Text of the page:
BY AMY ALLEN AND MATT HARRISON
Let Us Entertain You
In the 1820s, British North America was still reeling from the War of 1812. The powers that be over in England wanted a new, more secure supply route between Montreal and Toronto — since the St. Lawrence River bordered New York, it was just too dangerous to use. And so, in 1826, construction began on the Rideau Canal. Lt. Col. John By was brought in to oversee the project. Hundreds died building it, and Ottawa (known in those days as the rough and tumble Bytown) grew up around it.
This is just one part of the tapestry that makes up Ottawa’s rich history. Ottawa StoryTellers traces the capital’s evolution from the days of street brawls between the Irish and French Canadians to the more docile times of diplomacy and politics. Performances run from 5pm to 8pm on Thursday, July 16 at the Bytown Museum as part of its Let Us Entertain You series. Each performance covers a different topic and runs for 10 minutes. Admission is free. Bytown Museum, 1 Canal Lane, 613-234-4570, bytownmuseum.com.
“Here goes nothing” — words one character utters as she peeks under her husband’s jammies whilst in bed. Bedtime Stories, a comedy by Norm Foster that opened this week at Ottawa Little Theatre, explores six separate tales revolving around a bed, a mattress — even a chaise longue. Check out the trailer here. The play runs nightly at 7.30pm until August 1. See website for ticket prices. Ottawa Little Theatre, 400 King Edward Ave., 613-233-8948, ottawalittletheatre.com.
Paper at Wall Space Gallery
Works on — and made of — paper are the highlight of a new exhibition at Wall Space Gallery. See stunning wildlife and travel photography by Michelle Valberg, drawings by Alex Chowaniec, installation art by Lori Victor, and much more. The exhibition opens on Friday, July 17 at Wall Space Gallery. Admission is free. Wall Space Gallery, 358 Richmond Rd., 613-729-0003, wallspacegallery.ca.
Neville Smith at La Petite Mort Gallery
He’s worked with renowned Canadian artist Gerald Trottier; he spent time at Crawley Films as an animator (famous for the ‘75 academy-award winning doc, The Man Who Skied Down Everest); he worked on design for Expo ’70 in Osaka, Japan; he founded his own design group with fellow Canadians Norman Takeuchi and Morris Danylewich; and he has subsequently won numerous accolades for his own work.
Neville Smith returns to Ottawa for a showing of his art at La Petite Mort Gallery, which will launch the exhibit with a vernissage on Friday, July 17 from 7pm to 10pm. Smith will be in attendance — as will his striking illustrative work, which spans his career. Pieces will also be for sale. The exhibit is on until July 23. See website for more info. La Petite Mort, 306 Cumberland St., 613-860-1555, lapetitemortgallery.com.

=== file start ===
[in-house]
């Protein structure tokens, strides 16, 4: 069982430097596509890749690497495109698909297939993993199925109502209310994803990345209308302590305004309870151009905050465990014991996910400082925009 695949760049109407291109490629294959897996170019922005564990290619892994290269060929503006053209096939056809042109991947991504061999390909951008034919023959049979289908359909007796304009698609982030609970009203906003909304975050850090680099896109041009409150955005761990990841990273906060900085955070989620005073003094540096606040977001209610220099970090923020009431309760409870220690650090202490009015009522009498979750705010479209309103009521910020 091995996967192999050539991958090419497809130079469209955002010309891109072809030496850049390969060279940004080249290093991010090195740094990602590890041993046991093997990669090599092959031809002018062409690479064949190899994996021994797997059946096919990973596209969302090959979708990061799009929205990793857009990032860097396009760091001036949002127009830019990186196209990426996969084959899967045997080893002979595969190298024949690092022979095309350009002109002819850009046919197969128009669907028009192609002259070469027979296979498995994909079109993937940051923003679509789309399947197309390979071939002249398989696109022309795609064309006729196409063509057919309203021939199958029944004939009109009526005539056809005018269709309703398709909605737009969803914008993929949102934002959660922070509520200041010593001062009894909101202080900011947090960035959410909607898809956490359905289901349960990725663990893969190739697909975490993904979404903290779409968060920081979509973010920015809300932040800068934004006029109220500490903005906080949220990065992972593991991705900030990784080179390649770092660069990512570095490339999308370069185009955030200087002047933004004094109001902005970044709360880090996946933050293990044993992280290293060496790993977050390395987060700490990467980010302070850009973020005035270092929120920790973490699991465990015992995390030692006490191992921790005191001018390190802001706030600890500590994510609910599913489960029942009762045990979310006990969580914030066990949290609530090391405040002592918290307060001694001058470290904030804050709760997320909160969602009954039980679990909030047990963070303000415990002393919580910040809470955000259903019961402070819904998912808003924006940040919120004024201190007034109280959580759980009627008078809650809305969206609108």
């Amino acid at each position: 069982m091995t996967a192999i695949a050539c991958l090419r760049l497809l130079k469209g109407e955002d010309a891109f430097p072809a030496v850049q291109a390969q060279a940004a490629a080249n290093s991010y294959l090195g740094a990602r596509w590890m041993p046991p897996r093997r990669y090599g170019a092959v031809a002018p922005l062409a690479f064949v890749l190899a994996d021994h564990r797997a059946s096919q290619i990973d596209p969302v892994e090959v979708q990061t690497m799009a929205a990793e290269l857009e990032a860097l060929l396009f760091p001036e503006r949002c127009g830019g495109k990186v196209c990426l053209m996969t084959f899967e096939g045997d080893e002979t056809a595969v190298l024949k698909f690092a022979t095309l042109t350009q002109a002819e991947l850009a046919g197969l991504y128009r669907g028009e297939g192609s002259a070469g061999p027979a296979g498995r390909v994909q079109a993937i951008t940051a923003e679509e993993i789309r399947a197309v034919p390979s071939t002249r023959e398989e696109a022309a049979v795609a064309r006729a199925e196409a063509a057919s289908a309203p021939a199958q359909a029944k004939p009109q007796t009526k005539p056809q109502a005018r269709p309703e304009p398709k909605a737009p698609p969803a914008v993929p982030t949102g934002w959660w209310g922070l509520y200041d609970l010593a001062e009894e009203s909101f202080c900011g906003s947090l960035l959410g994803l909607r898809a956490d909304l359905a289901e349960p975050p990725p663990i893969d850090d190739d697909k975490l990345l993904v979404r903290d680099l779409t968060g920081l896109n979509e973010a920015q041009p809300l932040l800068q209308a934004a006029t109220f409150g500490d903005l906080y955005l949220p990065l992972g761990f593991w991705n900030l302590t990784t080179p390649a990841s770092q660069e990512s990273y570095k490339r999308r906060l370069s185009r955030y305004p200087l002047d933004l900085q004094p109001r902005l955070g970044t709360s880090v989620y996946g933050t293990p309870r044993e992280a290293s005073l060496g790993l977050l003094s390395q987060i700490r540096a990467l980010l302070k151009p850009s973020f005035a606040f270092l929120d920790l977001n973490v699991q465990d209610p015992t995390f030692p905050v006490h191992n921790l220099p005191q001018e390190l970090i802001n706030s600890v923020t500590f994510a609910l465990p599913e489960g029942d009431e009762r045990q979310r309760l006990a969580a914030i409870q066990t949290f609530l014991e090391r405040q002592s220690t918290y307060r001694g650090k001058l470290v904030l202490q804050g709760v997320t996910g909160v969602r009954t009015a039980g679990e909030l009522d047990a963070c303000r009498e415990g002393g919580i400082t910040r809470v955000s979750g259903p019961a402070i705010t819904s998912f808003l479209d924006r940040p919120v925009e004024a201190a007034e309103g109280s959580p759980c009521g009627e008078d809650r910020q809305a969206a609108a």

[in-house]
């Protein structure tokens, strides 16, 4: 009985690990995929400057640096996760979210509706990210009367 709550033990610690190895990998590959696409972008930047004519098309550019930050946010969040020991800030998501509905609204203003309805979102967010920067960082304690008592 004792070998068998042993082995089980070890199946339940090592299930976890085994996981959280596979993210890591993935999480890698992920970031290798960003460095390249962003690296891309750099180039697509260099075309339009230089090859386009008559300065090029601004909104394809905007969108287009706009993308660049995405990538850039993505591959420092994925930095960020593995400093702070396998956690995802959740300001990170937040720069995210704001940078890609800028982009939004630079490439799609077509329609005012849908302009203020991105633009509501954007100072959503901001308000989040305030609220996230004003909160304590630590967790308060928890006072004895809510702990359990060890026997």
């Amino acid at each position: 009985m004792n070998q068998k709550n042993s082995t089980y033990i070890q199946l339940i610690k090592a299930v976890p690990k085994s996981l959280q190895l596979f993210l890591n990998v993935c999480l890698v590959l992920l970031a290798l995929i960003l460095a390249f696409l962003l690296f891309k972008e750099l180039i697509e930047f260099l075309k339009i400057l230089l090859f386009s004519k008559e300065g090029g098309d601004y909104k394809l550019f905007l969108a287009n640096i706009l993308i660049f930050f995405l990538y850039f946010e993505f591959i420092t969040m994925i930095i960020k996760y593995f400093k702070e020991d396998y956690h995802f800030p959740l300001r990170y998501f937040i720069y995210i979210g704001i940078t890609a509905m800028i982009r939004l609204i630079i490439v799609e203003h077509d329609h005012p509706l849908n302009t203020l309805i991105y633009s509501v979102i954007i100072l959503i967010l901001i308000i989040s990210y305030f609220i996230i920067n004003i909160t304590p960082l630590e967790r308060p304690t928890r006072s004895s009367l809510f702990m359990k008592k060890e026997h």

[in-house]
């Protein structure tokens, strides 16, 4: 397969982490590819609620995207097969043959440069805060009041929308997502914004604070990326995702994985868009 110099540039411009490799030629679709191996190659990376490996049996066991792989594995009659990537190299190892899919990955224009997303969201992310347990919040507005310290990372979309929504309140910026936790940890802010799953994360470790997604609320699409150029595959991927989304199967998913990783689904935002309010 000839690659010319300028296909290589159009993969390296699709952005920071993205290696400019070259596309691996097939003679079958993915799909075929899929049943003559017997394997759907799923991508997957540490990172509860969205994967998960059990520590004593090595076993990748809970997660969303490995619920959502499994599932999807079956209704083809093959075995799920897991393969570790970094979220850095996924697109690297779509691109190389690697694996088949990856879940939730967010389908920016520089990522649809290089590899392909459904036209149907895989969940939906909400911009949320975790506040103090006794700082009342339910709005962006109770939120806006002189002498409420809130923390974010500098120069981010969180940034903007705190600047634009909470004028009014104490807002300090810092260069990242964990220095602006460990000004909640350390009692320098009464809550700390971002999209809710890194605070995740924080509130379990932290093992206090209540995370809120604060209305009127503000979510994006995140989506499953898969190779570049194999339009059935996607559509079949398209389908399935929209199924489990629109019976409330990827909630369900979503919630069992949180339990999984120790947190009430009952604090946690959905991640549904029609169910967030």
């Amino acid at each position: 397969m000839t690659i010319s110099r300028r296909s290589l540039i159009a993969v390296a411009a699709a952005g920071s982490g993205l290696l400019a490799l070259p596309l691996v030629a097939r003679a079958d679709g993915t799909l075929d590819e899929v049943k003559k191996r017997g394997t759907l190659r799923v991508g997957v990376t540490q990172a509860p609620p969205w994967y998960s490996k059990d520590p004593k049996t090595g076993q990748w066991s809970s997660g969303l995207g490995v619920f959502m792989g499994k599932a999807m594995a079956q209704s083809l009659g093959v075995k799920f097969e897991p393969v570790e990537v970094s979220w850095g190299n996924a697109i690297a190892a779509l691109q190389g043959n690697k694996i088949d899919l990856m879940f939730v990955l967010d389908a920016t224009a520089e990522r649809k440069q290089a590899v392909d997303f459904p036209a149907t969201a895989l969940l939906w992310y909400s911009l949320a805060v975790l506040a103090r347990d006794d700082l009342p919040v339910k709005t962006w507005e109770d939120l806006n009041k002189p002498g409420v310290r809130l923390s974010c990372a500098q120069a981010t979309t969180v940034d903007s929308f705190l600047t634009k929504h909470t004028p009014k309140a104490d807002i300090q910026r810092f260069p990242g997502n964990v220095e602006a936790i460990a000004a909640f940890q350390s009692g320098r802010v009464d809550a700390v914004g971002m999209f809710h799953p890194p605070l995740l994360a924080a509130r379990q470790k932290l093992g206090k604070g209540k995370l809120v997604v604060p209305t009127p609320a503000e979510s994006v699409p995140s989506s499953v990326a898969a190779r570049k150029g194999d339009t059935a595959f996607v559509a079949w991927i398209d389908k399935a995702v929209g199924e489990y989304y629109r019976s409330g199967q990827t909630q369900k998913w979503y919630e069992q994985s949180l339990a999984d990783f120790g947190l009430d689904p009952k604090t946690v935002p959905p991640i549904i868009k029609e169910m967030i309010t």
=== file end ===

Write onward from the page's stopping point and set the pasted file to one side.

Tied to the Moon
Growing up in a small town in the Scottish Highlands, Rachel Sermanni was surrounded by music. Her father taught her to play the penny whistle when she was young; she eventually graduated to the guitar, and, inspired by the Highlands’ magical, mountainous terrain, she also began to write her own songs.
Now, at the tender age of 23, she has two folk-noir albums to show for her years of hard work — Under Mountains, a dreamy release full of fairytale imagery, and Tied to the Moon, an earthier, grungier collection she wrote while she was living in Nova Scotia. She performs at the Black Sheep Inn on Saturday, July 18. Tickets start at $10. The Black Sheep Inn, 753 Riverside Dr., Wakefield, 819-459-3228, theblacksheepinn.com.
Body of Evidence at Gallery 101
Body of Evidence — not the unwatchable piece of ‘80s celluloid that starred Madonna (remember the hot wax and champagne scene?). Rather (and thankfully) this is title of Gallery 101’s summer art exhibit. Both, ironically, deal with criminality — Body of Evidence stole my innocence and ruined forever my respect for Willem Dafoe, while Behind Closed Doors: Body of Evidence looks at the artist as a criminal.
Specifically, Natascha Niederstrass, the artist behind the exhibit, ponders the artist’s research process and their unique ability to oscillate between the acceptable rules and limits of art without transgressing them. Er, what now? It’s a piece based on one of Marcel Duchamp’s works with added components that suggests that the late French artist was involved in the murder of the “Black Dahlia.” Intrigued? Check it out — the vernissage is this Saturday, July 18. The exhibit is on until August 15. See website for more info. Gallery 101, 51B Young St., 613-230-2799, g101.ca.
Ice Cream Festival
Until well into the 1800s, ice cream was a treat enjoyed only by the very wealthy, who could afford to keep food cold. But in the mid 19th century, a Swiss entrepreneur named Carlo Gatti came to London to sell ice cream on street corners for a penny — and the rest, as they say, is history. It’s now one of the most popular desserts in North America.
During the Ice Cream Festival at the Canada Agriculture and Food Museum, you can try your hand at making this tasty treat yourself. It runs from 9.30am to 4pm on Sunday, July 19. Stop on by to get the scoop on old-fashioned ice cream making, learn about the development of milkshakes and the soda shop, see how farmers separate cream from milk, and much more. Participation is included with museum admission ($10; $8 for students and seniors; $7 for children aged three to 12; free for children under three). Canada Agriculture and Food Museum, 910 Prince of Wales Dr., 613-991-3044, cafmuseum.techno-science.ca.